Casey 2013 The Teenage Brain: Self Control B. J. Casey & Kristina Caudle 22 Current Directions in Psychological Science 82 Adolescence refers to the transition from childhood to adulthood that begins with the onset of puberty and ends with successful independence from the parent. A paradox for human adolescence is why, during a time when the individual is probably faster, stronger, of higher reasoning capacity, and more resistant to disease, there is such an increase in mortality relative to childhood. This is due not to disease but, rather, to preventable forms of death (accidental fatalities, suicide, and homicide) associated with adolescents putting themselves in harm’s way, in part because of diminished self-control—the ability to suppress inappropriate emotions, desires, and actions. This article highlights how self-control varies as a function of age, context, and the individual and delineates its neurobiological basis.
Casonato 2009 Introduzione al biodiritto[An introduction to biolaw] Franco Casonato Turin, Giappichelli
Casper 2008 Cross-Examination of the Defense Expert in a Traumatic Brain Injury Case—No Perry Mason Moments Stewart M. Casper 1 Ann. AAJ-CLE 1103
Cassin 2013 Eggshell Minds and Invisible Injuries: Can Neuroscience Challenge Longstanding Treatment of Tort Injuries? Shaun Cassin 50 Hous. L. Rev. 929 Tort law has traditionally taken vastly different approaches to various types of injuries. It consistently favors physical injuries more than it does emotional injuries and invisible injuries—which this Comment defines as a hybrid of physical and emotional injuries. The reasons for this disparate treatment are valid ones. Emotional and invisible injuries are particularly difficult to prove. Moreover, because litigants have incentives to get higher damage awards, they can, and do, lie about their injuries and fake their pain. However, the mere fact that a person fails to provide physical evidence of pain does not mean that his pain is nonexistent. What if there was a technology that could objectively measure a person’s pain levels? Advancements in neuroscience are moving closer to that possibility. Neuroscience is gaining huge traction in the law. Soon enough, courts will be faced with tort litigants seeking to introduce neuroimaging evidence as objective proof of pain that has traditionally been unverifiable. Focusing on emotional and invisible injuries, this Comment discusses whether neuroscience will undermine the current approach of distinguishing these injuries from physical ones.
Castellani 2010 Fatti e controfatti nel ragionamento giudiziario [Facts and counterfactuals within judiciary reasoning] Patrizia Castellani 2 Sistemi intelligenti 209
Catanesi 2014 Evolution of Criminology Roberto Catanesi & Giovanna Punzi Organized Crime, Corruption and Crime Prevention 315 Scientific research about the biological basis of aggressive and criminal behaviors performed in the last few decades could change modern criminology. Functional and structural neuroimaging overall suggests that decreased prefrontal activity and increased subcortical activity may predispose individuals to violence. At a molecular level, dopamine and serotonin signaling seem to be mostly involved in contributing to this phenotype, which has also revealed a significant heritability. In the present article, the Authors will try to explore the issues related to the coupling of imaging and genetic data with criminology, starting from the first case which made this kind of evidence gain admittance to a US criminal courtroom.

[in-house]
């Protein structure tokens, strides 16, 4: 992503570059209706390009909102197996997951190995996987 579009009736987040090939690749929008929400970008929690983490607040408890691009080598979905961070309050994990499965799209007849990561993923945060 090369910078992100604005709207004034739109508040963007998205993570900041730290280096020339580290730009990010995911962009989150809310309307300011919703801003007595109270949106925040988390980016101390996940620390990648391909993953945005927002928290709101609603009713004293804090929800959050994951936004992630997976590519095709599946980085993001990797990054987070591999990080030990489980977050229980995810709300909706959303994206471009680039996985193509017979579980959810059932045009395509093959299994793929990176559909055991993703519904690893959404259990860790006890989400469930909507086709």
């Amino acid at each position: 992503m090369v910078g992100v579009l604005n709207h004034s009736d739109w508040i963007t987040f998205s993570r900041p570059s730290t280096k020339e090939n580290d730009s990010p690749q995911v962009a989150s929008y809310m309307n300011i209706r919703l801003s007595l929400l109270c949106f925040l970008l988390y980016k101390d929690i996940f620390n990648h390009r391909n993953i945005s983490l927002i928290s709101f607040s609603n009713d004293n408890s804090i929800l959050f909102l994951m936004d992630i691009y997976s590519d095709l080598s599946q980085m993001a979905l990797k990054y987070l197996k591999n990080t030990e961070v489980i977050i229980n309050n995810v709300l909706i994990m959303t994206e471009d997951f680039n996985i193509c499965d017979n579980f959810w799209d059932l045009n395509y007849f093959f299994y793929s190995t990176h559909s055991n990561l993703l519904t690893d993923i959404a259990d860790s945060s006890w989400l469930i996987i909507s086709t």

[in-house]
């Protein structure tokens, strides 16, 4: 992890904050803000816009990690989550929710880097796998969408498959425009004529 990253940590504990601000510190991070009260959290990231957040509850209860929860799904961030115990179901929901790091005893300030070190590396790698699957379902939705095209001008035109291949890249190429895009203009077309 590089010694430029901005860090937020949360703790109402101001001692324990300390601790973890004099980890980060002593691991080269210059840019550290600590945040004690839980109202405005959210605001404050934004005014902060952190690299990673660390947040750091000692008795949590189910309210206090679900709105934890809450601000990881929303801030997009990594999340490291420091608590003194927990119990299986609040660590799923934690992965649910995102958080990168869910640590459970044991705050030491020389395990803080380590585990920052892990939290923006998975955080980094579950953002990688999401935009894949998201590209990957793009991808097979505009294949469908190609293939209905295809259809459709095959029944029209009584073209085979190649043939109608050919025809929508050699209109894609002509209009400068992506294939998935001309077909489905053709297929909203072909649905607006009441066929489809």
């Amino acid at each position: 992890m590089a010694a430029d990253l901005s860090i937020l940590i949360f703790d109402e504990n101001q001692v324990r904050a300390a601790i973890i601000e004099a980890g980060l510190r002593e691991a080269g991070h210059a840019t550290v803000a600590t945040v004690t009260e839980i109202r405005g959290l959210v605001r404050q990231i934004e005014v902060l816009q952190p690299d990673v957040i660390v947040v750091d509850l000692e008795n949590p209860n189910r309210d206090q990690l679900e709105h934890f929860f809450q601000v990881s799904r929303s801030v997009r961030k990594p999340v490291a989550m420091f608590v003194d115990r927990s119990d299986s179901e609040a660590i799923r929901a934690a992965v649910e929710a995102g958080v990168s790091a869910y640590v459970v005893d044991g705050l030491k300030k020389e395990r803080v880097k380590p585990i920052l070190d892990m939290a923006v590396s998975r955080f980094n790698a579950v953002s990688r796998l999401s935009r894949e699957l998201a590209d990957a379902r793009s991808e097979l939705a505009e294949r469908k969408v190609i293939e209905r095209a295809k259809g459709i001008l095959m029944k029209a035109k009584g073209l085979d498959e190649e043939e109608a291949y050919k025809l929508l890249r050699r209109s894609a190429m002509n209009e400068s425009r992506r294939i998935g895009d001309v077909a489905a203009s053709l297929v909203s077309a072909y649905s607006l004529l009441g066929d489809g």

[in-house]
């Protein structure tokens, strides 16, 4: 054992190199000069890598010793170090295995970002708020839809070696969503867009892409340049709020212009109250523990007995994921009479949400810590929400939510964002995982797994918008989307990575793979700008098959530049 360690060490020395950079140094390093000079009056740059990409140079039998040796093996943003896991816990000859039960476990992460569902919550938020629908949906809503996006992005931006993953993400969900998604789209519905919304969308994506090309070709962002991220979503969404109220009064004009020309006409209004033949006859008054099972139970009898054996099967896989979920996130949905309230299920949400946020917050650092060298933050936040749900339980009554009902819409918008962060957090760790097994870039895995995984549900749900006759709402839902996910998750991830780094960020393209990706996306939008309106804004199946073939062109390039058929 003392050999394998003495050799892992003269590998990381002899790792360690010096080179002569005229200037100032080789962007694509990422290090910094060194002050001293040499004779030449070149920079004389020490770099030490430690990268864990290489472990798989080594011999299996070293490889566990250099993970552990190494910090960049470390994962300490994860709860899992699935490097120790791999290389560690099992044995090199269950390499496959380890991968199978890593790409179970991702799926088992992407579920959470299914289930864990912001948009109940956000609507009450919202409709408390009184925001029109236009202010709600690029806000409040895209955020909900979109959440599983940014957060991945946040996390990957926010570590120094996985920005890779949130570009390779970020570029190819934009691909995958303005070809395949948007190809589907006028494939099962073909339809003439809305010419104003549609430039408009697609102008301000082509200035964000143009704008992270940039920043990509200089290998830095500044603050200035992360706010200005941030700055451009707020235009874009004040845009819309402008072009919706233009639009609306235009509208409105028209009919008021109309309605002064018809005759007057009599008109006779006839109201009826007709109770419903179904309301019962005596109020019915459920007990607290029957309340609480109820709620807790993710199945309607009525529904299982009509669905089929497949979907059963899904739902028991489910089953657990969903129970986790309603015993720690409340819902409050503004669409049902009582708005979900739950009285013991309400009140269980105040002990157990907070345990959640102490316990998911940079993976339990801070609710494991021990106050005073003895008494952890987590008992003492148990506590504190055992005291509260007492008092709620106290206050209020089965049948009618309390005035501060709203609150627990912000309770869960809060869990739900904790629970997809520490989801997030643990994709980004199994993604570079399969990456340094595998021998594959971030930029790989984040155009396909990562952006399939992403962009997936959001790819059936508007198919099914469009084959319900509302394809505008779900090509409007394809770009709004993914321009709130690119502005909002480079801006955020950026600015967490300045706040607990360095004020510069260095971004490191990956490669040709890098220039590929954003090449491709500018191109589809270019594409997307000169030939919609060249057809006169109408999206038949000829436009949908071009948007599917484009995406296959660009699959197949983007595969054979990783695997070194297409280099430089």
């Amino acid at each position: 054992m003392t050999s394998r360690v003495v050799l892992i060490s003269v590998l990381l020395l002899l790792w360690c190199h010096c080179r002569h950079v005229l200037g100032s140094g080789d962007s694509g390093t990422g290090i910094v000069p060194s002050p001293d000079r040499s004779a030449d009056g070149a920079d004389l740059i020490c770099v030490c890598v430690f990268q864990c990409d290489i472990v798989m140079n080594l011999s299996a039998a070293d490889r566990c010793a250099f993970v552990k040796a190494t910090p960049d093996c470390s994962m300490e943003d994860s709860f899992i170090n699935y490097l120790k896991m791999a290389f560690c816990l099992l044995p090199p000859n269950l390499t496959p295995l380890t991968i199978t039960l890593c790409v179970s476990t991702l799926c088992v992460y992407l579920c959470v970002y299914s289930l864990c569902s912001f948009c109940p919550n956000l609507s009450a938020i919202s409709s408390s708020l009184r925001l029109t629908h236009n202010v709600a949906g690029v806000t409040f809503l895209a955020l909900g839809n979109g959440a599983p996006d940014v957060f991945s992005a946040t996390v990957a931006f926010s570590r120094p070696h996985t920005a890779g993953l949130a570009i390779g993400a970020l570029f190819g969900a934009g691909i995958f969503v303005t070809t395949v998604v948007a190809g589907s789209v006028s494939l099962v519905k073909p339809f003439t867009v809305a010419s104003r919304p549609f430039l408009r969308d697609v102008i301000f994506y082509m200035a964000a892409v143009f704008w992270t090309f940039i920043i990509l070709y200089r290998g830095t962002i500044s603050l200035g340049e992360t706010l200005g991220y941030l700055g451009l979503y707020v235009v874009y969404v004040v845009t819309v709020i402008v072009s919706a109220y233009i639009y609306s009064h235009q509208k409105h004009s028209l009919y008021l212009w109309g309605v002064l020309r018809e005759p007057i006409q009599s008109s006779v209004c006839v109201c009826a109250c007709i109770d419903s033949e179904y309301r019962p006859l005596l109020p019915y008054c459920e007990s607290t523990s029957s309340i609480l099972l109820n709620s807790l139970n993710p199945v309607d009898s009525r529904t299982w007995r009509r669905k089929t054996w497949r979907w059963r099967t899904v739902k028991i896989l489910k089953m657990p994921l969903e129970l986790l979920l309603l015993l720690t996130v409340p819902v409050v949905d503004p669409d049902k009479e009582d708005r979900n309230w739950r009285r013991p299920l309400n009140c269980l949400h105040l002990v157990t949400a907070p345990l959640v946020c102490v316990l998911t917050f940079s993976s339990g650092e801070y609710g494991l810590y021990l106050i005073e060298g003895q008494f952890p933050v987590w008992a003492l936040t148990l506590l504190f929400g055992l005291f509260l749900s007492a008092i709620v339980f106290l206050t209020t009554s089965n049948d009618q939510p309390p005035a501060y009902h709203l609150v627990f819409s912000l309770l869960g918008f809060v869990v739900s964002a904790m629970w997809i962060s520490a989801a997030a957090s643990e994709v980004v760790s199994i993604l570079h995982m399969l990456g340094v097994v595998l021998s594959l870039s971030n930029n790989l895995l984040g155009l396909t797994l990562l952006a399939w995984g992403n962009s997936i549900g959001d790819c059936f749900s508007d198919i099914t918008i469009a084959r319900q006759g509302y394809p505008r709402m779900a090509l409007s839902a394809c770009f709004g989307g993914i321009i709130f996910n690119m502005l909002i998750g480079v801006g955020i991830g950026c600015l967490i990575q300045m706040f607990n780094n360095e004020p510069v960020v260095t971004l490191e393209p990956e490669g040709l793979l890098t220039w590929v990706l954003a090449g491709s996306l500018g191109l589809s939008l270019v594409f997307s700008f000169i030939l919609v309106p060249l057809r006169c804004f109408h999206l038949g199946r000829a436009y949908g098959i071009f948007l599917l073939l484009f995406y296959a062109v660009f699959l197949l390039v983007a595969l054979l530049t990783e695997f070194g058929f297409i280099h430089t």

Caterina 2010 Psicologia della decisione e tutela del consumatore: il problema delle "pratiche ingannevoli" [Decision Psychology and consumer’s protection: the issue of misleading practices] Raffaele Caterina 2 Sistemi intelligenti 221
Caterina 2008 I fondamenti cognitivi del diritto[Cognitive foundations of the law] Raffaele Caterina Milan, Bruno Mondadori
Catley 2015 The Use of Neuroscientific Evidence in the Courtroom by Those Accused of Criminal Offenses in England and Wales Paul Catley & Lisa Claydon Journal of Law and the Biosciences This examination of the extent of the use of neuroscientific evidence in England and Wales identifies 204 reported cases in which such evidence has been used by those accused of criminal offenses during the eight-year period from 2005–12. Based on the number of reported cases found, the use of such evidence appears well established with those accused of criminal offenses utilizing such evidence in approximately 1 per cent of cases in the Court of Appeal (Criminal Division). Neuroscientific evidence is used to quash convictions, to lead to convictions for lesser offenses and to lead to reduced sentences. In addition, cases are identified where neuroscientific evidence is used to avoid extradition, to challenge bail conditions and to resist prosecution appeals against unduly lenient sentences. The range of uses identified is wide: including challenging prosecution evidence as to the cause of death or injury, challenging the credibility of witnesses and arguing that those convicted were unfit to plead, lacked mens rea or were entitled to mental condition defenses. The acceptance of such evidence reflects the willingness of the courts in England and Wales to hear novel scientific argument, where it is valid and directly relevant to the issue(s) to be decided. Indeed, in some of the cases the courts expressed an expectation that structural brain scan evidence should have been presented to support the argument being made.